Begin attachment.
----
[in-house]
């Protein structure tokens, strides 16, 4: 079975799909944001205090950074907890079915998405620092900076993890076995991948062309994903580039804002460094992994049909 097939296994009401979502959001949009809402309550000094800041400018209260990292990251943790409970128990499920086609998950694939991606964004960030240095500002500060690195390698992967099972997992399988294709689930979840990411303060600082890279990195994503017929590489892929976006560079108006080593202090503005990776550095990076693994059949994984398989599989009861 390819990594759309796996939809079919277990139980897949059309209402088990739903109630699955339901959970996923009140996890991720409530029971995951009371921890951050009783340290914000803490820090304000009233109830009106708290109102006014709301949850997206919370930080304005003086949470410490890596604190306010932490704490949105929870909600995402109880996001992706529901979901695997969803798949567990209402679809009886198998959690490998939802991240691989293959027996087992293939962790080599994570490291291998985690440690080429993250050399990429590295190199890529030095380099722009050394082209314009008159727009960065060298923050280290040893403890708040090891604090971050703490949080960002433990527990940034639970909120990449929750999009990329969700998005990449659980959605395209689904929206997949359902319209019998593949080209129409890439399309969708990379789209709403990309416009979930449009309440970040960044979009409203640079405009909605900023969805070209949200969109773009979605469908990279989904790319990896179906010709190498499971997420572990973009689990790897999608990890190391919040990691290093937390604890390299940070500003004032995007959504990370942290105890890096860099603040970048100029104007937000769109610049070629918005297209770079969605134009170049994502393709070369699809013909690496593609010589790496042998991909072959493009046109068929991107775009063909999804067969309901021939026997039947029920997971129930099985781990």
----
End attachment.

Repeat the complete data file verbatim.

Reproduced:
[in-house]
């Protein structure tokens, strides 16, 4: 079975799909944001205090950074907890079915998405620092900076993890076995991948062309994903580039804002460094992994049909 097939296994009401979502959001949009809402309550000094800041400018209260990292990251943790409970128990499920086609998950694939991606964004960030240095500002500060690195390698992967099972997992399988294709689930979840990411303060600082890279990195994503017929590489892929976006560079108006080593202090503005990776550095990076693994059949994984398989599989009861 390819990594759309796996939809079919277990139980897949059309209402088990739903109630699955339901959970996923009140996890991720409530029971995951009371921890951050009783340290914000803490820090304000009233109830009106708290109102006014709301949850997206919370930080304005003086949470410490890596604190306010932490704490949105929870909600995402109880996001992706529901979901695997969803798949567990209402679809009886198998959690490998939802991240691989293959027996087992293939962790080599994570490291291998985690440690080429993250050399990429590295190199890529030095380099722009050394082209314009008159727009960065060298923050280290040893403890708040090891604090971050703490949080960002433990527990940034639970909120990449929750999009990329969700998005990449659980959605395209689904929206997949359902319209019998593949080209129409890439399309969708990379789209709403990309416009979930449009309440970040960044979009409203640079405009909605900023969805070209949200969109773009979605469908990279989904790319990896179906010709190498499971997420572990973009689990790897999608990890190391919040990691290093937390604890390299940070500003004032995007959504990370942290105890890096860099603040970048100029104007937000769109610049070629918005297209770079969605134009170049994502393709070369699809013909690496593609010589790496042998991909072959493009046109068929991107775009063909999804067969309901021939026997039947029920997971129930099985781990």